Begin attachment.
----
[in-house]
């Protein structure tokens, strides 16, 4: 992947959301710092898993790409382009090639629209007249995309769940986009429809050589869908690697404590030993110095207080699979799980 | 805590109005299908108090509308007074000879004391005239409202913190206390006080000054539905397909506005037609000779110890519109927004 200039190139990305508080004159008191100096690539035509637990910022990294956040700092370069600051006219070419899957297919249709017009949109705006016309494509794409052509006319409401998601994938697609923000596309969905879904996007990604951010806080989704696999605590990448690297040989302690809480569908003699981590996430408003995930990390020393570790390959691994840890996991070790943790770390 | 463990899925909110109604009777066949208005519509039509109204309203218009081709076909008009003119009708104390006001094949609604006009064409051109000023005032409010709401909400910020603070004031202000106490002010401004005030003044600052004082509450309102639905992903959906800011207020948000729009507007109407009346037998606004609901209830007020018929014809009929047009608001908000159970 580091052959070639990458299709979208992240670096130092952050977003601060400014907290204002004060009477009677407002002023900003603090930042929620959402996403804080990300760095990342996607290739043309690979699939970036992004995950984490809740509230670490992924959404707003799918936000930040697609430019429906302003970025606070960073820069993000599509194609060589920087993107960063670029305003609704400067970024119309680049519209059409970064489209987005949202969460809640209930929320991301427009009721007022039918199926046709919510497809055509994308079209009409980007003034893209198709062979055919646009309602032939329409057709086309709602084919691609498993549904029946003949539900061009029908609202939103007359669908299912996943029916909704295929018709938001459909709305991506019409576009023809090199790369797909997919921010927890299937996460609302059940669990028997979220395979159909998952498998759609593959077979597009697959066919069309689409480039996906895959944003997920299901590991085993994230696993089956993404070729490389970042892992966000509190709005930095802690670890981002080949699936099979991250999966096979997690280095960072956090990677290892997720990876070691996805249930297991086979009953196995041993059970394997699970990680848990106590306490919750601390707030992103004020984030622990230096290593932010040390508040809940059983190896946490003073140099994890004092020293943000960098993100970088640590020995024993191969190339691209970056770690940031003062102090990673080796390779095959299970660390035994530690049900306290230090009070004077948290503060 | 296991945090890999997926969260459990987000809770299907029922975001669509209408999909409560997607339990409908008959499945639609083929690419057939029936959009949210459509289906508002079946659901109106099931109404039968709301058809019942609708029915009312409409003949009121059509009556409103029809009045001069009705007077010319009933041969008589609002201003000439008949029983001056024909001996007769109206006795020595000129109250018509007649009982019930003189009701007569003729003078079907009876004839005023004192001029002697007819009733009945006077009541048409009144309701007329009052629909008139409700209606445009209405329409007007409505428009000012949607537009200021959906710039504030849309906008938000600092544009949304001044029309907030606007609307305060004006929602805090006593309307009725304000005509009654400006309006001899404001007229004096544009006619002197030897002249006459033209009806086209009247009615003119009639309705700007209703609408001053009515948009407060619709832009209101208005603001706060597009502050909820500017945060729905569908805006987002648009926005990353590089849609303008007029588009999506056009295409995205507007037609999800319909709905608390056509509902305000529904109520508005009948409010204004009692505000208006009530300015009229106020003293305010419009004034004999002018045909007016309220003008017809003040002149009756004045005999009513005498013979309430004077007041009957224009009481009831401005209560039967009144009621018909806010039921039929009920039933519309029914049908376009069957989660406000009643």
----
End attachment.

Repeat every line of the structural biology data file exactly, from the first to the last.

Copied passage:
[in-house]
């Protein structure tokens, strides 16, 4: 992947959301710092898993790409382009090639629209007249995309769940986009429809050589869908690697404590030993110095207080699979799980 | 805590109005299908108090509308007074000879004391005239409202913190206390006080000054539905397909506005037609000779110890519109927004 200039190139990305508080004159008191100096690539035509637990910022990294956040700092370069600051006219070419899957297919249709017009949109705006016309494509794409052509006319409401998601994938697609923000596309969905879904996007990604951010806080989704696999605590990448690297040989302690809480569908003699981590996430408003995930990390020393570790390959691994840890996991070790943790770390 | 463990899925909110109604009777066949208005519509039509109204309203218009081709076909008009003119009708104390006001094949609604006009064409051109000023005032409010709401909400910020603070004031202000106490002010401004005030003044600052004082509450309102639905992903959906800011207020948000729009507007109407009346037998606004609901209830007020018929014809009929047009608001908000159970 580091052959070639990458299709979208992240670096130092952050977003601060400014907290204002004060009477009677407002002023900003603090930042929620959402996403804080990300760095990342996607290739043309690979699939970036992004995950984490809740509230670490992924959404707003799918936000930040697609430019429906302003970025606070960073820069993000599509194609060589920087993107960063670029305003609704400067970024119309680049519209059409970064489209987005949202969460809640209930929320991301427009009721007022039918199926046709919510497809055509994308079209009409980007003034893209198709062979055919646009309602032939329409057709086309709602084919691609498993549904029946003949539900061009029908609202939103007359669908299912996943029916909704295929018709938001459909709305991506019409576009023809090199790369797909997919921010927890299937996460609302059940669990028997979220395979159909998952498998759609593959077979597009697959066919069309689409480039996906895959944003997920299901590991085993994230696993089956993404070729490389970042892992966000509190709005930095802690670890981002080949699936099979991250999966096979997690280095960072956090990677290892997720990876070691996805249930297991086979009953196995041993059970394997699970990680848990106590306490919750601390707030992103004020984030622990230096290593932010040390508040809940059983190896946490003073140099994890004092020293943000960098993100970088640590020995024993191969190339691209970056770690940031003062102090990673080796390779095959299970660390035994530690049900306290230090009070004077948290503060 | 296991945090890999997926969260459990987000809770299907029922975001669509209408999909409560997607339990409908008959499945639609083929690419057939029936959009949210459509289906508002079946659901109106099931109404039968709301058809019942609708029915009312409409003949009121059509009556409103029809009045001069009705007077010319009933041969008589609002201003000439008949029983001056024909001996007769109206006795020595000129109250018509007649009982019930003189009701007569003729003078079907009876004839005023004192001029002697007819009733009945006077009541048409009144309701007329009052629909008139409700209606445009209405329409007007409505428009000012949607537009200021959906710039504030849309906008938000600092544009949304001044029309907030606007609307305060004006929602805090006593309307009725304000005509009654400006309006001899404001007229004096544009006619002197030897002249006459033209009806086209009247009615003119009639309705700007209703609408001053009515948009407060619709832009209101208005603001706060597009502050909820500017945060729905569908805006987002648009926005990353590089849609303008007029588009999506056009295409995205507007037609999800319909709905608390056509509902305000529904109520508005009948409010204004009692505000208006009530300015009229106020003293305010419009004034004999002018045909007016309220003008017809003040002149009756004045005999009513005498013979309430004077007041009957224009009481009831401005209560039967009144009621018909806010039921039929009920039933519309029914049908376009069957989660406000009643």